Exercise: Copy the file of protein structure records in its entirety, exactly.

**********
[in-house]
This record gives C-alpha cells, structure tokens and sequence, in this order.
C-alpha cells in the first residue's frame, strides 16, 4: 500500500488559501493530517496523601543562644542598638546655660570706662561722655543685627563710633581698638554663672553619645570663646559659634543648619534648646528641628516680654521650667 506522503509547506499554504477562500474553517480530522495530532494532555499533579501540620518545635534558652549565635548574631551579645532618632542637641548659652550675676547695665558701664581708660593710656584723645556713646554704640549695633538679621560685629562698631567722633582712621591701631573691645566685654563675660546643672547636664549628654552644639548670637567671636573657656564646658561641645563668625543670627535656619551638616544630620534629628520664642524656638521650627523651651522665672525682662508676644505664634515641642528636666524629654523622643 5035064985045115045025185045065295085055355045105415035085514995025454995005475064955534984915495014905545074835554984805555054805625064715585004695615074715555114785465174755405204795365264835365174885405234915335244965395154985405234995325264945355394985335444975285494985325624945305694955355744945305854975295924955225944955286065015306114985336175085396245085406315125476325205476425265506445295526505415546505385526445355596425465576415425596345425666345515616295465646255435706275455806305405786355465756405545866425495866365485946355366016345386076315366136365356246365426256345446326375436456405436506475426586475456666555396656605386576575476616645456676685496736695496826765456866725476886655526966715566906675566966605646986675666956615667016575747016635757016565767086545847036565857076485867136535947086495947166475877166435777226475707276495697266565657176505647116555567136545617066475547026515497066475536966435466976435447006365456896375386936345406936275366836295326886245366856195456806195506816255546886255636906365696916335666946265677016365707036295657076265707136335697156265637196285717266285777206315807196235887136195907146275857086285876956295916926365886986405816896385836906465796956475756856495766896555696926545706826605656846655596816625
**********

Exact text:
[in-house]
This record gives C-alpha cells, structure tokens and sequence, in this order.
C-alpha cells in the first residue's frame, strides 16, 4: 500500500488559501493530517496523601543562644542598638546655660570706662561722655543685627563710633581698638554663672553619645570663646559659634543648619534648646528641628516680654521650667 506522503509547506499554504477562500474553517480530522495530532494532555499533579501540620518545635534558652549565635548574631551579645532618632542637641548659652550675676547695665558701664581708660593710656584723645556713646554704640549695633538679621560685629562698631567722633582712621591701631573691645566685654563675660546643672547636664549628654552644639548670637567671636573657656564646658561641645563668625543670627535656619551638616544630620534629628520664642524656638521650627523651651522665672525682662508676644505664634515641642528636666524629654523622643 5035064985045115045025185045065295085055355045105415035085514995025454995005475064955534984915495014905545074835554984805555054805625064715585004695615074715555114785465174755405204795365264835365174885405234915335244965395154985405234995325264945355394985335444975285494985325624945305694955355744945305854975295924955225944955286065015306114985336175085396245085406315125476325205476425265506445295526505415546505385526445355596425465576415425596345425666345515616295465646255435706275455806305405786355465756405545866425495866365485946355366016345386076315366136365356246365426256345446326375436456405436506475426586475456666555396656605386576575476616645456676685496736695496826765456866725476886655526966715566906675566966605646986675666956615667016575747016635757016565767086545847036565857076485867136535947086495947166475877166435777226475707276495697266565657176505647116555567136545617066475547026515497066475536966435466976435447006365456896375386936345406936275366836295326886245366856195456806195506816255546886255636906365696916335666946265677016365707036295657076265707136335697156265637196285717266285777206315807196235887136195907146275857086285876956295916926365886986405816896385836906465796956475756856495766896555696926545706826605656846655596816625